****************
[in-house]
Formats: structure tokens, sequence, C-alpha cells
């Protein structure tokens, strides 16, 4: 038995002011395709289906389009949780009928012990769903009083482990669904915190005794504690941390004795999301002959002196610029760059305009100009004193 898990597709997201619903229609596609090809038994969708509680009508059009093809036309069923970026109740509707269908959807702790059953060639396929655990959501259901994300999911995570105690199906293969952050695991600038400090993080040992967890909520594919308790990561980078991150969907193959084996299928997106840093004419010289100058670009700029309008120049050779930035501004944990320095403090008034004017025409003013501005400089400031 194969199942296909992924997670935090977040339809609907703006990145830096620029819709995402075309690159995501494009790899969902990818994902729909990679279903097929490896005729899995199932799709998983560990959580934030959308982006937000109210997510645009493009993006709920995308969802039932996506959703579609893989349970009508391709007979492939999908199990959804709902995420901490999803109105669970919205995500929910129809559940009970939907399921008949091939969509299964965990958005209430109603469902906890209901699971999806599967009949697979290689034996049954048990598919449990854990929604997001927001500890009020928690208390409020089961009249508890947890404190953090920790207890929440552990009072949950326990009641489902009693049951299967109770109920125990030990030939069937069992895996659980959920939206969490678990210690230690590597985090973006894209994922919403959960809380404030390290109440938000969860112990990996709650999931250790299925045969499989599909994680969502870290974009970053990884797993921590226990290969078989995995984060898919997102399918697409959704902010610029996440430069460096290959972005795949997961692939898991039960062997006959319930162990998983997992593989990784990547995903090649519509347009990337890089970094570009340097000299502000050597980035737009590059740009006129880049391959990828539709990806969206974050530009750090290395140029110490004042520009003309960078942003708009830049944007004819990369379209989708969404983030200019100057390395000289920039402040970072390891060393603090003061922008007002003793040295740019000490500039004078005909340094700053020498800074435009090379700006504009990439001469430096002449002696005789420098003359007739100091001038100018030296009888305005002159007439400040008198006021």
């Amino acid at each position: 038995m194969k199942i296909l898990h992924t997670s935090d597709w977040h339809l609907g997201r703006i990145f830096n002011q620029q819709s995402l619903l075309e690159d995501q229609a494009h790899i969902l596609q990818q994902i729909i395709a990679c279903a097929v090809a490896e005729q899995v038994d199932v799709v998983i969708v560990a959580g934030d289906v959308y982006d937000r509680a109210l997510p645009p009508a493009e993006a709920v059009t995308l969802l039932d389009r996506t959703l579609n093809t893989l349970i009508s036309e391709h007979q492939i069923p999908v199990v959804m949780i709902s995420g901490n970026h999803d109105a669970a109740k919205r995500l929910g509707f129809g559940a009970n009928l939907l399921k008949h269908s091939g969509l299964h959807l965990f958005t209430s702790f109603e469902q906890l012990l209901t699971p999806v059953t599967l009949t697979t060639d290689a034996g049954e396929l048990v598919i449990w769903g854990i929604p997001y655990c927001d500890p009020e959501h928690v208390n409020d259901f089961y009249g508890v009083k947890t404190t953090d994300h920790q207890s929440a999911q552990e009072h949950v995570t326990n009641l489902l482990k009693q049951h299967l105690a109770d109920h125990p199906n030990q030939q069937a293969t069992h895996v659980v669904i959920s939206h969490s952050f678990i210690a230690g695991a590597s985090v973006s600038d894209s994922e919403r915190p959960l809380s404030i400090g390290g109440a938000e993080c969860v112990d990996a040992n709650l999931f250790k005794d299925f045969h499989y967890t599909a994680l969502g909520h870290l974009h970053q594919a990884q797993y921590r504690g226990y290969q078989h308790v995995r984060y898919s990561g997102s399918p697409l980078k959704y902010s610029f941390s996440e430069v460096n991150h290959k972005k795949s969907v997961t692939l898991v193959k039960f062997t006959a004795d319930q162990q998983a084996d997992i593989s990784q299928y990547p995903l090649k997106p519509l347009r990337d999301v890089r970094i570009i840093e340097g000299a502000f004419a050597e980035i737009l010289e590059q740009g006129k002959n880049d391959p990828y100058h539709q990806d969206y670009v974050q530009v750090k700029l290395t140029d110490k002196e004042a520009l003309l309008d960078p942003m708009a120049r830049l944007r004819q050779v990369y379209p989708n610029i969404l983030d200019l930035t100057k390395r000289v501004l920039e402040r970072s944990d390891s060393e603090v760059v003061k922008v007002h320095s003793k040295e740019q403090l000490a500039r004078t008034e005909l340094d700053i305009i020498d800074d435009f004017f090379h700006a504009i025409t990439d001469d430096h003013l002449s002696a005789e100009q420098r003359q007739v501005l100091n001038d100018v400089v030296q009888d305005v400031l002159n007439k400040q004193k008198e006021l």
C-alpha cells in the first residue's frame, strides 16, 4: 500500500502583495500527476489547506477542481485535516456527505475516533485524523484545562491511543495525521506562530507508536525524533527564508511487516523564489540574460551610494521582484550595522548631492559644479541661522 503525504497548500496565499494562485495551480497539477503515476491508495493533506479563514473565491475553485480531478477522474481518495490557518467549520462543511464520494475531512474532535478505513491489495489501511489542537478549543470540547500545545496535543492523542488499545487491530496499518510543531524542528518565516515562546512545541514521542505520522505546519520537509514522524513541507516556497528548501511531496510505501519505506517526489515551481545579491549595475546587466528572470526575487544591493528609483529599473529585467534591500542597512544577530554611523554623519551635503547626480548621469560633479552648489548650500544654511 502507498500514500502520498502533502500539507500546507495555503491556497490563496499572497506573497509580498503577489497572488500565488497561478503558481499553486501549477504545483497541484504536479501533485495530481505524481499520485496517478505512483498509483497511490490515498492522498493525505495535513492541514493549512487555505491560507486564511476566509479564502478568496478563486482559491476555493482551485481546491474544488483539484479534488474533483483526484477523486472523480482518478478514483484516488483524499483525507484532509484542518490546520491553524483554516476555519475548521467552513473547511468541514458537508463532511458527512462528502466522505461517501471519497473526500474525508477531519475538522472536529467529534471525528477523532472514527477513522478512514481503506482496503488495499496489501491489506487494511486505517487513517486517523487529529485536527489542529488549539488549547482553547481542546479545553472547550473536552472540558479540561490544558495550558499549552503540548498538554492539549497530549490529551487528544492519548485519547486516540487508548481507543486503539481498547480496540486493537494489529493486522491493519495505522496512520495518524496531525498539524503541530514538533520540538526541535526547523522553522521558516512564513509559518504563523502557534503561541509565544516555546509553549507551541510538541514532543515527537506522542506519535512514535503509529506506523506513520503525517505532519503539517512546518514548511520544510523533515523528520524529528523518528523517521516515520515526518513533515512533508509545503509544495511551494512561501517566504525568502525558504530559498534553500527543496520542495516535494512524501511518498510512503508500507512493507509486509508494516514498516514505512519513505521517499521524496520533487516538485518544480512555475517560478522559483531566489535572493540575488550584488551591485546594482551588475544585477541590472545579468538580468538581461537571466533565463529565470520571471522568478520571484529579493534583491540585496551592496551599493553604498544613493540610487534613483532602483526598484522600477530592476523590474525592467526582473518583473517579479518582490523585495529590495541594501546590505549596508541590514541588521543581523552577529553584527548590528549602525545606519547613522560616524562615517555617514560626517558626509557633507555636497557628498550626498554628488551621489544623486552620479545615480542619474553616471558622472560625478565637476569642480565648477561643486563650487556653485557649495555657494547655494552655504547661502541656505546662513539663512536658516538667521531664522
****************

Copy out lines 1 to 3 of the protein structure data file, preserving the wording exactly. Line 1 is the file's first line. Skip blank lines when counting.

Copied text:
[in-house]
Formats: structure tokens, sequence, C-alpha cells
């Protein structure tokens, strides 16, 4: 038995002011395709289906389009949780009928012990769903009083482990669904915190005794504690941390004795999301002959002196610029760059305009100009004193 898990597709997201619903229609596609090809038994969708509680009508059009093809036309069923970026109740509707269908959807702790059953060639396929655990959501259901994300999911995570105690199906293969952050695991600038400090993080040992967890909520594919308790990561980078991150969907193959084996299928997106840093004419010289100058670009700029309008120049050779930035501004944990320095403090008034004017025409003013501005400089400031 194969199942296909992924997670935090977040339809609907703006990145830096620029819709995402075309690159995501494009790899969902990818994902729909990679279903097929490896005729899995199932799709998983560990959580934030959308982006937000109210997510645009493009993006709920995308969802039932996506959703579609893989349970009508391709007979492939999908199990959804709902995420901490999803109105669970919205995500929910129809559940009970939907399921008949091939969509299964965990958005209430109603469902906890209901699971999806599967009949697979290689034996049954048990598919449990854990929604997001927001500890009020928690208390409020089961009249508890947890404190953090920790207890929440552990009072949950326990009641489902009693049951299967109770109920125990030990030939069937069992895996659980959920939206969490678990210690230690590597985090973006894209994922919403959960809380404030390290109440938000969860112990990996709650999931250790299925045969499989599909994680969502870290974009970053990884797993921590226990290969078989995995984060898919997102399918697409959704902010610029996440430069460096290959972005795949997961692939898991039960062997006959319930162990998983997992593989990784990547995903090649519509347009990337890089970094570009340097000299502000050597980035737009590059740009006129880049391959990828539709990806969206974050530009750090290395140029110490004042520009003309960078942003708009830049944007004819990369379209989708969404983030200019100057390395000289920039402040970072390891060393603090003061922008007002003793040295740019000490500039004078005909340094700053020498800074435009090379700006504009990439001469430096002449002696005789420098003359007739100091001038100018030296009888305005002159007439400040008198006021």